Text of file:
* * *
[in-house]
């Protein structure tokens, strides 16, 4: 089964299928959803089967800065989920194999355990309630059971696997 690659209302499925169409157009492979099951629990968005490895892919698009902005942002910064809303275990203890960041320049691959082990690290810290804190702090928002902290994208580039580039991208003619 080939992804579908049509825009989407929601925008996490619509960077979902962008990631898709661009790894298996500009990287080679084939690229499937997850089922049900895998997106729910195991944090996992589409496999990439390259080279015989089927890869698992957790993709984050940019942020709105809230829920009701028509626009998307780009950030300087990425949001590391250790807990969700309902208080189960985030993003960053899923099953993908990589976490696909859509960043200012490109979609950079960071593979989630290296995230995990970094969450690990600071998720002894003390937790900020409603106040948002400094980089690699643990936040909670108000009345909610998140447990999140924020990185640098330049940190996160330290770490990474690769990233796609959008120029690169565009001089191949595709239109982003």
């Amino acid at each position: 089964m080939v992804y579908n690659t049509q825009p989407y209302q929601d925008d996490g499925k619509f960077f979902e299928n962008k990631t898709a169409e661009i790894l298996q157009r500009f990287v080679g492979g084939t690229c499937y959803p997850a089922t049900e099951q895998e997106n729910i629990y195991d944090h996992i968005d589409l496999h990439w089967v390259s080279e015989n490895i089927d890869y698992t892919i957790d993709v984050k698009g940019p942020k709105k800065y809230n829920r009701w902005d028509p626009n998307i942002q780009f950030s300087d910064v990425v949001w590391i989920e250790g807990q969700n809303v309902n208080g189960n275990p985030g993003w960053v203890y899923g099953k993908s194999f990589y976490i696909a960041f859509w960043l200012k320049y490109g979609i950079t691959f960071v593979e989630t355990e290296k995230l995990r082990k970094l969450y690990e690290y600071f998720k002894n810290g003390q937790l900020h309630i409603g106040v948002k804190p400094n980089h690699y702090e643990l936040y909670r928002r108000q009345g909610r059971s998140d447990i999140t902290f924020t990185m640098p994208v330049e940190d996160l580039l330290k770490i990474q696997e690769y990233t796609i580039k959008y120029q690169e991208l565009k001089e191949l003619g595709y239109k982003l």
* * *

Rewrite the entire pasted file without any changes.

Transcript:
[in-house]
């Protein structure tokens, strides 16, 4: 089964299928959803089967800065989920194999355990309630059971696997 690659209302499925169409157009492979099951629990968005490895892919698009902005942002910064809303275990203890960041320049691959082990690290810290804190702090928002902290994208580039580039991208003619 080939992804579908049509825009989407929601925008996490619509960077979902962008990631898709661009790894298996500009990287080679084939690229499937997850089922049900895998997106729910195991944090996992589409496999990439390259080279015989089927890869698992957790993709984050940019942020709105809230829920009701028509626009998307780009950030300087990425949001590391250790807990969700309902208080189960985030993003960053899923099953993908990589976490696909859509960043200012490109979609950079960071593979989630290296995230995990970094969450690990600071998720002894003390937790900020409603106040948002400094980089690699643990936040909670108000009345909610998140447990999140924020990185640098330049940190996160330290770490990474690769990233796609959008120029690169565009001089191949595709239109982003």
């Amino acid at each position: 089964m080939v992804y579908n690659t049509q825009p989407y209302q929601d925008d996490g499925k619509f960077f979902e299928n962008k990631t898709a169409e661009i790894l298996q157009r500009f990287v080679g492979g084939t690229c499937y959803p997850a089922t049900e099951q895998e997106n729910i629990y195991d944090h996992i968005d589409l496999h990439w089967v390259s080279e015989n490895i089927d890869y698992t892919i957790d993709v984050k698009g940019p942020k709105k800065y809230n829920r009701w902005d028509p626009n998307i942002q780009f950030s300087d910064v990425v949001w590391i989920e250790g807990q969700n809303v309902n208080g189960n275990p985030g993003w960053v203890y899923g099953k993908s194999f990589y976490i696909a960041f859509w960043l200012k320049y490109g979609i950079t691959f960071v593979e989630t355990e290296k995230l995990r082990k970094l969450y690990e690290y600071f998720k002894n810290g003390q937790l900020h309630i409603g106040v948002k804190p400094n980089h690699y702090e643990l936040y909670r928002r108000q009345g909610r059971s998140d447990i999140t902290f924020t990185m640098p994208v330049e940190d996160l580039l330290k770490i990474q696997e690769y990233t796609i580039k959008y120029q690169e991208l565009k001089e191949l003619g595709y239109k982003l």